Overview of the FairTax: Definition, Benefits & Criticism

January 11, 2012 | By: TaxCure Staff

FairTax OverviewSince 1999, the FairTax has been a proposal regularly brought forth in Congress. The main goal of the FairTax is to replace federal taxes on income and capital gains with a national sales tax. That way, taxes are collected on consumption, rather than on income. The national sales tax would be collected on top of state and local sales taxes.

In addition to replacing the income tax, the law creating the FairTax is also designed to abolish the IRS. Proponents also want the 16th Amendment – which codifies the income tax – repealed. The FairTax would be levied only on new goods and services (not on used goods).

Additionally, the FairTax comes with “prebates.” These payments are designed to help low-income families, who might not be able to afford a national sales tax – especially on the necessities of life – avoid regressive taxation. Prebates would come in the form of monthly payments from the government.

As you might expect, there are proponents of the FairTax, as well as opponents. What nearly everyone can agree on is that the current tax code needs reformation. However, not everyone is in agreement on the mechanism for effecting this change.

Proponents of the FairTax

Proponents of the FairTax naturally think that this method of taxation is more fair than the current tax code. It would eliminate some of the loopholes used by some taxpayers, since everything bought new in the U.S. would be taxed, including services. Additionally, proponents of the FairTax point out that a tax on consumption could benefit savers, who don’t buy as much.

Additionally, FairTax supporters believe that the ability to bring home an entire paycheck would improve productivity, since the tax bite associated with earning more would disappear, since taxes would only be charged when you spend.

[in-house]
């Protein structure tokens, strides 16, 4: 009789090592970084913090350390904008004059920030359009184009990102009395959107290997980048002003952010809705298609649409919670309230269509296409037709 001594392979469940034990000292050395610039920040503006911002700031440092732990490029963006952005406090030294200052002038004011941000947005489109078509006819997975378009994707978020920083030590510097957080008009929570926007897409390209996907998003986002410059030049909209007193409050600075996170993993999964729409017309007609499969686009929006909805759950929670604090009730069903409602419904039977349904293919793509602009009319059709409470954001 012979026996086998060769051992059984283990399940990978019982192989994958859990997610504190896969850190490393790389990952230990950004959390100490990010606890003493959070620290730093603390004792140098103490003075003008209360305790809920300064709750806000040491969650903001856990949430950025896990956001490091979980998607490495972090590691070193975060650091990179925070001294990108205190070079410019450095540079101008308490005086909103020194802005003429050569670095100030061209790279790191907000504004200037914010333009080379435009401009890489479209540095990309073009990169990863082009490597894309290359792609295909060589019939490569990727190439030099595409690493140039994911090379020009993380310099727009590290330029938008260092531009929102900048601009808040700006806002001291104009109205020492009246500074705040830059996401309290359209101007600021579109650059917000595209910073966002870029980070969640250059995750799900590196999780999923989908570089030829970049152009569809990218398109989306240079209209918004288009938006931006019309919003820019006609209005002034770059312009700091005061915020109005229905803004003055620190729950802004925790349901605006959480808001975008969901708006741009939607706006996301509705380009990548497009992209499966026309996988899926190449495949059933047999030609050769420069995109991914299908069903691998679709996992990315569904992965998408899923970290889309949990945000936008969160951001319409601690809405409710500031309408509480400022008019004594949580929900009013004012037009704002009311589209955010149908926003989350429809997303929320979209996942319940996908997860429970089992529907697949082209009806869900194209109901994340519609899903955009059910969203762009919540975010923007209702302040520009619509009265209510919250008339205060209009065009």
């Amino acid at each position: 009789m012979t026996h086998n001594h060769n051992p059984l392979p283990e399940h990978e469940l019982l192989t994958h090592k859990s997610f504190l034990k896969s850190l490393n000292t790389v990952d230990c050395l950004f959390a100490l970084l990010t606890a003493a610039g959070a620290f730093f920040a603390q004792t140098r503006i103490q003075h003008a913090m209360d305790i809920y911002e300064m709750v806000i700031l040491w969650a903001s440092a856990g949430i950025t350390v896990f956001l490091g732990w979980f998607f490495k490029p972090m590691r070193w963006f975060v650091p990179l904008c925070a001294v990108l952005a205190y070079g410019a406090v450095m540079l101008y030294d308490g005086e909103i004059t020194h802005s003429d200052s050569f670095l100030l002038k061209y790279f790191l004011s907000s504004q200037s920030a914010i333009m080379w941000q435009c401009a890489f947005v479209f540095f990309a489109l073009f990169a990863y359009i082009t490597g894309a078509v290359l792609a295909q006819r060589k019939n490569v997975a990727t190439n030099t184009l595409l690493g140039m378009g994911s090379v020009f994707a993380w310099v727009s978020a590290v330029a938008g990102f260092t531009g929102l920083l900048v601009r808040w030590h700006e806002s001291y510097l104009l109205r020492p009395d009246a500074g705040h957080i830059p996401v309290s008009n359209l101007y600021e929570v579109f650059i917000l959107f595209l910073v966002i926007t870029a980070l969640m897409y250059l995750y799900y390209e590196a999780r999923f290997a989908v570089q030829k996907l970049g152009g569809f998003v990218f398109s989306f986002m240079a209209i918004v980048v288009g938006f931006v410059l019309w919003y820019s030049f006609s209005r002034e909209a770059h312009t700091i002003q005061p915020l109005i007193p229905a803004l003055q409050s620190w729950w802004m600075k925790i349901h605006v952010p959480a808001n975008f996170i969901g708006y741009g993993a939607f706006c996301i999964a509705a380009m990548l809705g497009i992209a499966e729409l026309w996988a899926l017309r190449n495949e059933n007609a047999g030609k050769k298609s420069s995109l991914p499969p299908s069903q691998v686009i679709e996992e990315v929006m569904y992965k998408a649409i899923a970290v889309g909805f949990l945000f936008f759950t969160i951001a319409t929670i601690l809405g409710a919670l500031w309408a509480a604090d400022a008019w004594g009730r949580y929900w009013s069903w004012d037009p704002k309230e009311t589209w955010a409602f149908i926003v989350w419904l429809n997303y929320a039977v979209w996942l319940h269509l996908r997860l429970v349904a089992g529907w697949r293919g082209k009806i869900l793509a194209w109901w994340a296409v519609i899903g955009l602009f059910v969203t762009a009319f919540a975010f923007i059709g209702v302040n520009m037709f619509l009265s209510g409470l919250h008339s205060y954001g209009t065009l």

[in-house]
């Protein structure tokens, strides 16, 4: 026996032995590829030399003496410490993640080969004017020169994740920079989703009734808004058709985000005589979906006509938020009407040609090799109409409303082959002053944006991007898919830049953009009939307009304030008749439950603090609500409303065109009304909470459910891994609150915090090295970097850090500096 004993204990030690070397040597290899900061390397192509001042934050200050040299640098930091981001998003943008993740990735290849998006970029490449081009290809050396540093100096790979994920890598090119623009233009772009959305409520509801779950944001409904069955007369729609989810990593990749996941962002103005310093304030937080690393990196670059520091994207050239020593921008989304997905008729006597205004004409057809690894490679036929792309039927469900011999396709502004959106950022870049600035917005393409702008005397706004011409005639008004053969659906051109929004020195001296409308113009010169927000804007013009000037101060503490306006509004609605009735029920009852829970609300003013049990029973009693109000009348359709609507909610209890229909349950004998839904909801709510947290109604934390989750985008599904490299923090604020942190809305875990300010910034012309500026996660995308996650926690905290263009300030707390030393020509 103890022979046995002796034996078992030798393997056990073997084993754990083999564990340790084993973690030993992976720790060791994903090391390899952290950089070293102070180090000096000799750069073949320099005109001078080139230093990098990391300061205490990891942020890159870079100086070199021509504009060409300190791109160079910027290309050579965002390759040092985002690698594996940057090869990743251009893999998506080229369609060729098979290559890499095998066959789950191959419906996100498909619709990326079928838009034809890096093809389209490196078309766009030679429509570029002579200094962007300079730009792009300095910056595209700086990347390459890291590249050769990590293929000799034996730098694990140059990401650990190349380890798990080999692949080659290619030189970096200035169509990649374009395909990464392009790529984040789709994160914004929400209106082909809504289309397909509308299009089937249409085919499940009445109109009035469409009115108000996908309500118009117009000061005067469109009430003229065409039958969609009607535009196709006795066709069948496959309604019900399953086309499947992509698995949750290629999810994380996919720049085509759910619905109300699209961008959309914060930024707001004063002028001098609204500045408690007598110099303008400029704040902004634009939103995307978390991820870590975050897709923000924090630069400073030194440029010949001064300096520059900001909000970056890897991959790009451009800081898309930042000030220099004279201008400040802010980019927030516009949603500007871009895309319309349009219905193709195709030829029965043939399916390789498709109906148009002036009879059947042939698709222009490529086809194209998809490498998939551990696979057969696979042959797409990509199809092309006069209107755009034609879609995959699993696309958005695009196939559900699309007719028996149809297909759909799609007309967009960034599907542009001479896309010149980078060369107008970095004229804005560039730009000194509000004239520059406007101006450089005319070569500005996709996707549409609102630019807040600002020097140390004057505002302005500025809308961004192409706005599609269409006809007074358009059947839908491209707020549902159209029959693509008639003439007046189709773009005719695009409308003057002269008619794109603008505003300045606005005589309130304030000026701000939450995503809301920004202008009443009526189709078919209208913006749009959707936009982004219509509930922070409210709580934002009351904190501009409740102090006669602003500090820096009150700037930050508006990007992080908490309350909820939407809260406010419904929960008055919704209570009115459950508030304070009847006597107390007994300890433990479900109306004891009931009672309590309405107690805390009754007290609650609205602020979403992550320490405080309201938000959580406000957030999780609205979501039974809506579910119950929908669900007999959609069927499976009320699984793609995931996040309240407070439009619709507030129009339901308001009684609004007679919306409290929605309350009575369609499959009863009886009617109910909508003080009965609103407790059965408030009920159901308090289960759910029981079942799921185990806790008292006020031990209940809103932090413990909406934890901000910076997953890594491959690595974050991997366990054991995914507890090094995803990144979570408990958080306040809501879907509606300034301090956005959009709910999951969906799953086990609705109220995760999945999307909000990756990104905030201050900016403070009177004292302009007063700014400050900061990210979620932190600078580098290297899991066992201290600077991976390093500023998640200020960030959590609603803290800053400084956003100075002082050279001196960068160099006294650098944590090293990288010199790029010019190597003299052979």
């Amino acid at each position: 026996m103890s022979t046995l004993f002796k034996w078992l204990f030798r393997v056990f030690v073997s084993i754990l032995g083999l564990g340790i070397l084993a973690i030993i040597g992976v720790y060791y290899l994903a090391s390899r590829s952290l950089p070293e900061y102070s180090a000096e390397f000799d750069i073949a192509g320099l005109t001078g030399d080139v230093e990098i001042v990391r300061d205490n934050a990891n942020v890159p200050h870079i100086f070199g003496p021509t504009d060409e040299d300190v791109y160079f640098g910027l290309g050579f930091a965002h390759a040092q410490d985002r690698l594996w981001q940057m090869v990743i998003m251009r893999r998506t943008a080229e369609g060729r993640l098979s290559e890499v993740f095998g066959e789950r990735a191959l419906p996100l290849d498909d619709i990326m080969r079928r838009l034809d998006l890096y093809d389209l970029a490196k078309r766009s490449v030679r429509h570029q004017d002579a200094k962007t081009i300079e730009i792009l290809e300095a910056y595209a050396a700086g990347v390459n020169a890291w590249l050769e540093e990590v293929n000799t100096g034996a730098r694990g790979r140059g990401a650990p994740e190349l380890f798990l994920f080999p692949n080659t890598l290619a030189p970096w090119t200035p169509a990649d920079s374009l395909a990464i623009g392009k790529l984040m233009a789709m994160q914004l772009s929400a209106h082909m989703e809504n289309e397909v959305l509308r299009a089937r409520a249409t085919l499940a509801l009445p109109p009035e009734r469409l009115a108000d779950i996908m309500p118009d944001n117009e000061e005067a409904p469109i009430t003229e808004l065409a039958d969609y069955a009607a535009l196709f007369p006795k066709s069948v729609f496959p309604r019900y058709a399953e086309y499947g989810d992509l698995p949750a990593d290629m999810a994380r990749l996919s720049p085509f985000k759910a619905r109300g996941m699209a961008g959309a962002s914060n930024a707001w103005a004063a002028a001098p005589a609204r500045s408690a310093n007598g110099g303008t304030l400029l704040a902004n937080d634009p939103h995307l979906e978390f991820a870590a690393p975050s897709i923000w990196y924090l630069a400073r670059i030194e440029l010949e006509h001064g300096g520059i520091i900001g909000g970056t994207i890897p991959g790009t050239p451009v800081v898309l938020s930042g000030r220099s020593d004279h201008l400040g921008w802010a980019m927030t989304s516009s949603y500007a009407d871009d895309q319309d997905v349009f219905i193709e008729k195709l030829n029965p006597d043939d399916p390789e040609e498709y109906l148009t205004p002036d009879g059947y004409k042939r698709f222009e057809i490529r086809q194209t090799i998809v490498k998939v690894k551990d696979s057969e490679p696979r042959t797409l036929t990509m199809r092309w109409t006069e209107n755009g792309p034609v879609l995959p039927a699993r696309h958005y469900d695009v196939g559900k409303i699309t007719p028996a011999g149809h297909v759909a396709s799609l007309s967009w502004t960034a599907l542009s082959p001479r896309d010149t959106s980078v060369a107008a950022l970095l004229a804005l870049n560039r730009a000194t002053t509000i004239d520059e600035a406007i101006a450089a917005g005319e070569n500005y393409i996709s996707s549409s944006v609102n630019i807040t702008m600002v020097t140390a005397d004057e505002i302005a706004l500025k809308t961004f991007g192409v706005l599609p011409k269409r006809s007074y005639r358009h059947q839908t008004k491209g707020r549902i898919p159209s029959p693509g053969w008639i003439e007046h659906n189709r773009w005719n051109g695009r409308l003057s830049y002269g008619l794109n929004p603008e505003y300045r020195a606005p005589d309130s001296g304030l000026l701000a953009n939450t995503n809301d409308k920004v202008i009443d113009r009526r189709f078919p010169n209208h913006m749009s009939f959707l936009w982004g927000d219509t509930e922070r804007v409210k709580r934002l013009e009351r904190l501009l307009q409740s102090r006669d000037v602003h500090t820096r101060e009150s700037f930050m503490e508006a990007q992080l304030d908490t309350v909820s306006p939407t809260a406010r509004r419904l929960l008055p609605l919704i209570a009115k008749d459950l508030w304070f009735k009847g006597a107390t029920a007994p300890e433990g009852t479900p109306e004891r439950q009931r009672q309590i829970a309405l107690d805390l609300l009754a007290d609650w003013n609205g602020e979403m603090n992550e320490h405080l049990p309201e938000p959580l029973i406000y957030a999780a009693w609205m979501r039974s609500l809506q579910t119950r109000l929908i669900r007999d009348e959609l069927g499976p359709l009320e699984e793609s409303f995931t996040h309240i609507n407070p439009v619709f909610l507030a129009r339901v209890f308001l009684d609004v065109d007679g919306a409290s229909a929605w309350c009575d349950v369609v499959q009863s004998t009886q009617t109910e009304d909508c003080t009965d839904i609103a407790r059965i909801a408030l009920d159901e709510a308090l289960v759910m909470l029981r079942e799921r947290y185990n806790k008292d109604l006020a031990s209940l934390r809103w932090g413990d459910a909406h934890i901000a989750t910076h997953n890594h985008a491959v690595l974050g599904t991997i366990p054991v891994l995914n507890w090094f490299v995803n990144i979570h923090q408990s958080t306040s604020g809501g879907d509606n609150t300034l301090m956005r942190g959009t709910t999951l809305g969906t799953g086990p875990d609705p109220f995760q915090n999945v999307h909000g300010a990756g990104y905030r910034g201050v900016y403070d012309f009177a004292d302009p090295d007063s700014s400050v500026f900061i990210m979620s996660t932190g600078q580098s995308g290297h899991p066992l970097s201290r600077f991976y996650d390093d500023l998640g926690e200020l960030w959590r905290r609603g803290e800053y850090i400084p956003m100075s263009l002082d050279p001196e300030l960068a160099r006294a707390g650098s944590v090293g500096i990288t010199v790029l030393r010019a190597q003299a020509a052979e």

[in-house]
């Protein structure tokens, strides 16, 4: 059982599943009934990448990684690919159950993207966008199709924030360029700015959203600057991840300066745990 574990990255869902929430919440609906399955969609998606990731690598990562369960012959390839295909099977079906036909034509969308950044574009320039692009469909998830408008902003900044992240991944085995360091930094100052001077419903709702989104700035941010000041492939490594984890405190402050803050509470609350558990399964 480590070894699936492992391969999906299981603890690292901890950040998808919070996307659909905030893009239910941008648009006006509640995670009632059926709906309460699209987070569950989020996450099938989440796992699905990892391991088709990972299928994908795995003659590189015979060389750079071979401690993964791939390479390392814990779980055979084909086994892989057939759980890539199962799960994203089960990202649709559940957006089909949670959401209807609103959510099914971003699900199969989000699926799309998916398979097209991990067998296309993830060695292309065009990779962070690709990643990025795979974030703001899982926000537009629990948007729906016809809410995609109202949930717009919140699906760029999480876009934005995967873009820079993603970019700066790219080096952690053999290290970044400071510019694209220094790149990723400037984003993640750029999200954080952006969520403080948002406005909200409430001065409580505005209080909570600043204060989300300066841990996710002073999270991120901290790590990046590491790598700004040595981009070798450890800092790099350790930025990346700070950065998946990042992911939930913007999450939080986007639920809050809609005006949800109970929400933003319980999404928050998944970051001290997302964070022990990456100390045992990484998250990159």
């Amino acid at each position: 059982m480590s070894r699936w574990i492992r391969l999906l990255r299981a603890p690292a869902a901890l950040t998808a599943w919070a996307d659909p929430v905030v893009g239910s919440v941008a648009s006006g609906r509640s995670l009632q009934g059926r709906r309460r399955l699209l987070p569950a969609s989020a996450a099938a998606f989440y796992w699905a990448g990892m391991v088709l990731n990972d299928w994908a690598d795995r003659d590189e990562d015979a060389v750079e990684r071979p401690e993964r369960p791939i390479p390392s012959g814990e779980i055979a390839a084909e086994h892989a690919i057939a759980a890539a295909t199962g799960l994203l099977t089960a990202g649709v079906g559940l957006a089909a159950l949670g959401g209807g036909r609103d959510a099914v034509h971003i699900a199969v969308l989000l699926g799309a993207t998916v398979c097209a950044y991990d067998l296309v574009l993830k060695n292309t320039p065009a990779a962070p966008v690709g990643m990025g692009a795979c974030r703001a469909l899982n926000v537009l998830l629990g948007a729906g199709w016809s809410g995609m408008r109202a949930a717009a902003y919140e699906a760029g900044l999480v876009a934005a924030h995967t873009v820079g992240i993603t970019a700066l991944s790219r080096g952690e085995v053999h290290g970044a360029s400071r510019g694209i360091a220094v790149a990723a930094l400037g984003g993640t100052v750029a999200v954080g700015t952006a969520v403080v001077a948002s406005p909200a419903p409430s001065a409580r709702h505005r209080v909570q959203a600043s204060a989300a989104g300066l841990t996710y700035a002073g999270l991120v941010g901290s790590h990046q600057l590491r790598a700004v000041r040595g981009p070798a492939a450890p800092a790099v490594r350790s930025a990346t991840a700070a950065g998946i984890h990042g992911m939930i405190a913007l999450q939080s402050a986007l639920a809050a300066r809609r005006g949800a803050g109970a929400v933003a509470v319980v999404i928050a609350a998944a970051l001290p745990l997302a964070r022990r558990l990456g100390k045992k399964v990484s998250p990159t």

Finally, supporters of the FairTax point out that the tax base would broaden. Illegal immigrants would pay the tax (and be ineligible for the prebates), as would criminals and others, since they would have to buy the necessities of life – and be taxed on them.

Opponents or Criticism of the FairTax

On the other hand are the opponents of the FairTax. One of the issues, according to some who don’t support the FairTax, is that it makes evading taxes a little easier for those who make purchases in other countries, or make underground purchases. Additionally, there are those who complain that a FairTax would not generate enough revenue to keep up with the country’s spending – unless some serious cuts to the budget were made.

Some opponents also say that, even with the prebates, the middle class gets hit hardest with the FairTax. This is because those with higher incomes spend a lower percentage of
their incomes on necessary purchases, while those with lower incomes spend more of their income on necessities. And, of course, when the prebate money is spent, it is still taxed at the sales tax rate.

There are also opponents that fear that the FairTax would make it easier to raise taxes in the future. The national sales tax is supposed to be adjusted based on revenues
brought in, and that opens the door for tax increases – without the need for additional debate and legislation. On top of that, opponents argue that repealing the 16th Amendment takes more than just a Fair Tax Act recommending that the income tax be abolished. There are worries that the income tax will make a comeback – on top of the consumption tax.